Here is another example:

<font path="NotoSansSC-Regular.otf" w="4096" h="4096" widthslots="128" heightslots="128"/>

In this example, the font texture size is 4096x4096 and there are a total number of 128x128 (16,384) character slots. To determine the available size for each character, divide the texture size (4096x4096) by the number of slots (128x128) to yield a 32x32 pixel space per character. This configuration allows you to render over 16K unique characters at a 32px size in a single frame.

Font Size

Because a font texture is divided into a logical grid, a simple calculation determines how much real estate each character in the font can use:

  • Font texture width / widthslots = Slot width

  • Font texture height / heightslots = Slot height

Where widthslots is the number of character slots across the width (x-axis) of the font texture, and heightslots is the number of character slots across the height (y-axis) of the font texture.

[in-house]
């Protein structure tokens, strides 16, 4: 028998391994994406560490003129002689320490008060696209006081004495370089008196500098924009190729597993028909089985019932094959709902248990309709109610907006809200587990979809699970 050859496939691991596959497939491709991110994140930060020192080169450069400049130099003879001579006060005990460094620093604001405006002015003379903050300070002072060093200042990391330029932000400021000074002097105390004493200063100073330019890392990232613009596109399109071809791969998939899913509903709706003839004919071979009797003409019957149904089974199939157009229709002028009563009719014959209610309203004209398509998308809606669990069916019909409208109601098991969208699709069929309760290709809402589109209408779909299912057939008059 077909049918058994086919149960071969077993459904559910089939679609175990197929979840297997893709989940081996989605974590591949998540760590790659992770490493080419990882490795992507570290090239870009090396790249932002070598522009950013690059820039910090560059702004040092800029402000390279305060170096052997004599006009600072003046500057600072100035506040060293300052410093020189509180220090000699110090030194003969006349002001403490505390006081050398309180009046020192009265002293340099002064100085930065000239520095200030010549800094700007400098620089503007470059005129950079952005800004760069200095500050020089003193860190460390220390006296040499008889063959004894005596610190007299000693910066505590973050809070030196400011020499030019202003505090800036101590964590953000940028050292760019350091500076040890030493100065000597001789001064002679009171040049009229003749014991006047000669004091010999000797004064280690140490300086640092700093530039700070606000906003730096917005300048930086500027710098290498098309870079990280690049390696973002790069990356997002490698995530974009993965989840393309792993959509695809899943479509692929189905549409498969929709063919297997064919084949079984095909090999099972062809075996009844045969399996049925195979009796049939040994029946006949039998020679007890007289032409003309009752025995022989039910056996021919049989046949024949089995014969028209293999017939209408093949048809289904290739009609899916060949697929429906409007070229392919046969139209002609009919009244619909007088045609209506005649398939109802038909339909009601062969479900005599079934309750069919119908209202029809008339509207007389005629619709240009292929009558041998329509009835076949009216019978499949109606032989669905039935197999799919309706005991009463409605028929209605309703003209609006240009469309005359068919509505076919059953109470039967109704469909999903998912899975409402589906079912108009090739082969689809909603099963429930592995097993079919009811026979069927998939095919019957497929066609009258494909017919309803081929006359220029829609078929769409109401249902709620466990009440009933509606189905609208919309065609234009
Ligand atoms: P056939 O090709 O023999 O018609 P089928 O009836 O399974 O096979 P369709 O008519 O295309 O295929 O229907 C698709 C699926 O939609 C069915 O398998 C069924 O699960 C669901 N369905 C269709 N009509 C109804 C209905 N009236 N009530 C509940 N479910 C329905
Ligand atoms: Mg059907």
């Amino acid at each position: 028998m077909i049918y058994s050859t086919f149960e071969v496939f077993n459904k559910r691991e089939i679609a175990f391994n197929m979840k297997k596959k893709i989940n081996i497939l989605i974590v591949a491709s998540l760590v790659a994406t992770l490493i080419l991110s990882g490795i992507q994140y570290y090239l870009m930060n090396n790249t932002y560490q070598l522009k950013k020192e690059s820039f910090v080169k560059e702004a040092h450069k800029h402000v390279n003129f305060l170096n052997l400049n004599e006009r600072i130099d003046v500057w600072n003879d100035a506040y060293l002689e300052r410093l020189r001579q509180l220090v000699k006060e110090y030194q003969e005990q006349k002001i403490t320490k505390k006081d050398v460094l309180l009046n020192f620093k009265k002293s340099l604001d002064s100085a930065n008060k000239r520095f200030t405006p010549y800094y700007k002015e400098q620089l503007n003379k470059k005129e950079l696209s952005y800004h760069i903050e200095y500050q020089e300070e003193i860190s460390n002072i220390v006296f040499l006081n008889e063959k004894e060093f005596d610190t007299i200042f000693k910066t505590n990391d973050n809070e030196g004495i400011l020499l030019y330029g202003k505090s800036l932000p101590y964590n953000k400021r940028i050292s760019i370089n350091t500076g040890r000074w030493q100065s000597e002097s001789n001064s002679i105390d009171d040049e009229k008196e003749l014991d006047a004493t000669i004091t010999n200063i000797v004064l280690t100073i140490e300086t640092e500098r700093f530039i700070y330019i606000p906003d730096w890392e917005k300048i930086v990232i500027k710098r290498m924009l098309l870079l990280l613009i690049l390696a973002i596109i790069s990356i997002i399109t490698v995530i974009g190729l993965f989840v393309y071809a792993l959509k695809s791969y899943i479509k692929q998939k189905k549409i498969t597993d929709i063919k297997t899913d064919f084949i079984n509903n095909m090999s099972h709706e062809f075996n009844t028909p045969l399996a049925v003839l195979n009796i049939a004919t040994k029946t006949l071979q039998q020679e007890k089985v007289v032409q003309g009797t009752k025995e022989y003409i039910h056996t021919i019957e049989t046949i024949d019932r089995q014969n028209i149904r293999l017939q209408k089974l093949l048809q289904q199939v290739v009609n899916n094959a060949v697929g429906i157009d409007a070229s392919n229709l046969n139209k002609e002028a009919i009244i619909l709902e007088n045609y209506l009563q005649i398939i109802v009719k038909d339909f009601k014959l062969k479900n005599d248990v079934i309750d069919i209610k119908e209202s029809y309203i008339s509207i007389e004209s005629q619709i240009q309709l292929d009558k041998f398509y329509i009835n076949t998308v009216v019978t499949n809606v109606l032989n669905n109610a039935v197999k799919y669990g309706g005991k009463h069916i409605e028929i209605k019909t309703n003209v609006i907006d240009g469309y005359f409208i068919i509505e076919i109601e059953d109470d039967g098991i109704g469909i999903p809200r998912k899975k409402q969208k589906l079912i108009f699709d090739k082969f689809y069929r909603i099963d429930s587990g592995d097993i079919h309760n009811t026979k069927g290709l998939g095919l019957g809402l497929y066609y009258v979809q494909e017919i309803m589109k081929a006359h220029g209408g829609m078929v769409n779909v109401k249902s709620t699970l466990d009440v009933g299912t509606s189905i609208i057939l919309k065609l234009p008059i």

In the default-ui.font example given in the previous section, the font texture size was 512x256. Assuming the character slots are at their default values (16x8):

  • 512 / 16 = 32 (slot width)

  • 256 / 8 = 32 (slot height)

For a 512x256 sized font texture, you can render pixel-perfect characters at 32x32 pixels.

Knowing these calculations helps you to determine the right font texture size for the purposes of your game UI.

To determine the right font texture size for your game UI

  1. Create the font .font file for the font you want to use.

  2. Choose an arbitrary font texture size to start with, such as 512x256 as used in the example above.